If the freedom of speech is taken away then dumb and silent we may be led, like sheep to the slaughter.

- George Washington

Wednesday, 12 May 2010

No mandate in Scotland?

I've seen a lot of Scottish persons on the televisual apparatus in the last 24 hours complaining that the Government have no mandate to rule Scotland. It seems that, as Scotland voted overwhelmingly for Labour, and that there is only one Tory MP in Scotland, the present arrangement has no validity North of the border. (Oh, and not to forget that the people who voted Lib Dem never meant for the Lib Dems to climb into bed with the Tories - that wasn't in the script.)

I would like to remind them of one thing. For the last 13 years (and for a long time before that), England has voted overwhelmingly for the Conservatives, and we have been ruled by Labour only because of their Scottish and Welsh MPs. I can't recall anyone saying that Labour had no mandate to rule England then.

I suspect that may change.


  1. Labour got the most English votes in 1997 & 2001, it was only in 2005 that the Tories overtook them.

    The inclusion of the Lib Dems in the coalition nullifies the no mandate in Scotland argument, between them the two governing parties got more votes than Labour north of the border.

  2. Thanks for the info on 97 and 01. On reflection, I am sure you are right. I think there was a Tory majority in England before that, though, for many years, although I am willing to be corrected on that too.

    On your second point, mathematically you are correct - but sadly Scottish Labour and the SNP don't seem to see it that way. The Lib Dems are only OK when they are either a) impotent, or b) allied with the right people. For them to join with the Tories wasn't what anyone expected and there has clearly been some mistake.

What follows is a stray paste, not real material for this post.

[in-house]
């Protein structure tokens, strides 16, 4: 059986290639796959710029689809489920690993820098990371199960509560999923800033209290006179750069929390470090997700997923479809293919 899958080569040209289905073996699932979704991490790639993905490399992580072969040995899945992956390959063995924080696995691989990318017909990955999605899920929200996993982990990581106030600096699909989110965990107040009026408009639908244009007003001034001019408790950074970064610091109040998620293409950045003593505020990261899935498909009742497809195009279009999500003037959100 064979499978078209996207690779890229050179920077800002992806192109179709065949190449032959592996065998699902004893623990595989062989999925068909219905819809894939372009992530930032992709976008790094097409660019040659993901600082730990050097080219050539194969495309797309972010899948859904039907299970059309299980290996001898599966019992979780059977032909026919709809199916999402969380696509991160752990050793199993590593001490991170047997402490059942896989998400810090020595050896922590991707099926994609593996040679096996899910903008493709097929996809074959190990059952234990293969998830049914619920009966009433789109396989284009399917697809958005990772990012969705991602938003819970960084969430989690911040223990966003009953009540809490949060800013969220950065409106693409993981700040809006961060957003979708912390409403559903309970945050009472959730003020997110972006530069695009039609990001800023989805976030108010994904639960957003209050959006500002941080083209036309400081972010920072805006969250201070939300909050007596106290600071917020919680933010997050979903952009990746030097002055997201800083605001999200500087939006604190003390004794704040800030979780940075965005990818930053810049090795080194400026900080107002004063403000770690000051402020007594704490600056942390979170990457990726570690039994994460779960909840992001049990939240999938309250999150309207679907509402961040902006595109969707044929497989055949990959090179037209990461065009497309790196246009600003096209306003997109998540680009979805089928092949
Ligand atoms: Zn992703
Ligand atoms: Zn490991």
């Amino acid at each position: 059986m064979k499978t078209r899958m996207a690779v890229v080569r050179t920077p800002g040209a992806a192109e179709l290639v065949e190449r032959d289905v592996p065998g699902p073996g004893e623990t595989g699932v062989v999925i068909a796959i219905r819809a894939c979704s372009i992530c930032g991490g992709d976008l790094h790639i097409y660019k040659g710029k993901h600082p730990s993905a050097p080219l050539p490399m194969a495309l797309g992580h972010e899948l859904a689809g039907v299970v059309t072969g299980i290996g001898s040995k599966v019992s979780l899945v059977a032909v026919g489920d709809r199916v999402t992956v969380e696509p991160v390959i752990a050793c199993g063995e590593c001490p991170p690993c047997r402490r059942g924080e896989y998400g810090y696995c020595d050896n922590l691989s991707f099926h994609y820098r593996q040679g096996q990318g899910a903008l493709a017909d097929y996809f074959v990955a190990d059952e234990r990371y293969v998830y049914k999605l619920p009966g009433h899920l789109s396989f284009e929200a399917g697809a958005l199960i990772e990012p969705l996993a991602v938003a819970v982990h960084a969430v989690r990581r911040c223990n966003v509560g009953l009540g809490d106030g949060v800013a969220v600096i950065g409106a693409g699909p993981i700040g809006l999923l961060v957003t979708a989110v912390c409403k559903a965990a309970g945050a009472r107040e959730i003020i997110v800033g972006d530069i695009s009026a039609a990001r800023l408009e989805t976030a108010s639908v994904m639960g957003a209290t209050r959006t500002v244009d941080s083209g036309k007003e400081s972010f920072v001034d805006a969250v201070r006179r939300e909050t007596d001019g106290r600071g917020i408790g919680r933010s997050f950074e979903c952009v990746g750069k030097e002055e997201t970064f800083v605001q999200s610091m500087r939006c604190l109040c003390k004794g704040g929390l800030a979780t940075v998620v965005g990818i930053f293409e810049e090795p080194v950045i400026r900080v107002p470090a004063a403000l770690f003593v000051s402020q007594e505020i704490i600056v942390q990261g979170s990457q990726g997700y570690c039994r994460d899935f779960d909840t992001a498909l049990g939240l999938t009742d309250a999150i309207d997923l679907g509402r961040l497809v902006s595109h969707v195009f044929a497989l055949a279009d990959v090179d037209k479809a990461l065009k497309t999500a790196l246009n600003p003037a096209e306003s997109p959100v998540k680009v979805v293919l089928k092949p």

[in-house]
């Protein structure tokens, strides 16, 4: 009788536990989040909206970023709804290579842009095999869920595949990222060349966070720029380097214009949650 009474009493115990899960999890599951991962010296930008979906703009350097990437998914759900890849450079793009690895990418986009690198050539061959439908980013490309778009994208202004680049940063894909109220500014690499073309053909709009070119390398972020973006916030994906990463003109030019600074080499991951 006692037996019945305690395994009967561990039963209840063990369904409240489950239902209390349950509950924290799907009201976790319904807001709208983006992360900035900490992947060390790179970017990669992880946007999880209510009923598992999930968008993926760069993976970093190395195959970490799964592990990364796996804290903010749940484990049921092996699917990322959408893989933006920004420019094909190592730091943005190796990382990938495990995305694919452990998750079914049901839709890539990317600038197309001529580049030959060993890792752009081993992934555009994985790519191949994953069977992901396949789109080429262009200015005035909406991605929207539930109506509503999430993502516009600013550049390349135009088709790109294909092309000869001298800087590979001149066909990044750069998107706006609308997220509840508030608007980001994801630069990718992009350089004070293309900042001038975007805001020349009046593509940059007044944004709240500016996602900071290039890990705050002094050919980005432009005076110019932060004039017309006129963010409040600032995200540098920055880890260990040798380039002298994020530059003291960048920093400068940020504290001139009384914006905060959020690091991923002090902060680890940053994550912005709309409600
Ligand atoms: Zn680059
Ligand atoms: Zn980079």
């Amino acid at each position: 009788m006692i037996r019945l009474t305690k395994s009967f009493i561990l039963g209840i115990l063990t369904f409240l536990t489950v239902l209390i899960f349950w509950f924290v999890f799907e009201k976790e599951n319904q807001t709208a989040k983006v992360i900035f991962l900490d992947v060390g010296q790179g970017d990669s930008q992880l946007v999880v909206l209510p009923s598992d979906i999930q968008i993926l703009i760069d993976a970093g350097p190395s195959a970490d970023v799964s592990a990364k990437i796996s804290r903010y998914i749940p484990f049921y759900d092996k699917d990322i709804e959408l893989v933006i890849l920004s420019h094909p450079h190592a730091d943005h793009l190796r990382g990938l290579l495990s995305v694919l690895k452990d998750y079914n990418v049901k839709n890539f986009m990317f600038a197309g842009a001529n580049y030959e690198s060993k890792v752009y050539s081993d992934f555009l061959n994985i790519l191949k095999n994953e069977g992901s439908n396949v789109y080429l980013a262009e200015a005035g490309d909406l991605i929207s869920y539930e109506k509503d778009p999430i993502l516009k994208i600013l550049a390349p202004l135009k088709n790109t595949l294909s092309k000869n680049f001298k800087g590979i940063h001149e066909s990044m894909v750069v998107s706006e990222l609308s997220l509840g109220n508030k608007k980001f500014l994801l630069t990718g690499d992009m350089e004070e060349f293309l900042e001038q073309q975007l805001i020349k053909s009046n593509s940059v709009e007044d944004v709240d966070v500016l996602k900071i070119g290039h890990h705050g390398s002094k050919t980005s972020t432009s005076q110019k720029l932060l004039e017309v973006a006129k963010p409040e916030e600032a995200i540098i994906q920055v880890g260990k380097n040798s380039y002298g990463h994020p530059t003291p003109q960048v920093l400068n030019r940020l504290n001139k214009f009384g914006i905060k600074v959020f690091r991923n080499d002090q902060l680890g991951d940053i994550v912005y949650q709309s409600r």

3. I've got to say I remember a lot of talking heads saying that Labour didn't have a mandate in England after the 2005 election.

    They were on Fox News and Al Jazeera though...

  4. The principal of democracy has really passed them by hasn't it? We're all part of one kingdom, so the majority rules. That's how I though it worked, am I wrong?

    Personally, I'd be happy to give the Scots full independence, including having to rely on their own income instead of being subsidised by the English. Sounds good to me.

  5. If you assume we are 'one kingdom', then it goes without saying. Trouble is, it's only 'one kingdom' when it suits them. When it doesn't, it's undemocratic.

    I was always a big supporter of the Union, but now I am not so sure. I feel that if Scotland truly wants independence it should have it. Wales too, although the mood for breaking away is far less strong here. But independence must mean just that. Find a fair solution to the North Sea Oil issue, and then cheerio. I wonder how long it would remain a happy state of affairs. There are many fine and intelligent Scots, but there is a huge ballast of welfare to drag any economy down, and I am not sure that would be sustainable. Ultimately, I feel it is an issue for them, and would support a referendum on the issue. In fact, what about a referendum in England about Scottish independence? It cuts both ways, after all.

  6. "Trouble is, it's only 'one kingdom' when it suits them." I ought to be clear that I am referring to Labour (or the 'anti-Tory majority') here, not the Scottish people.


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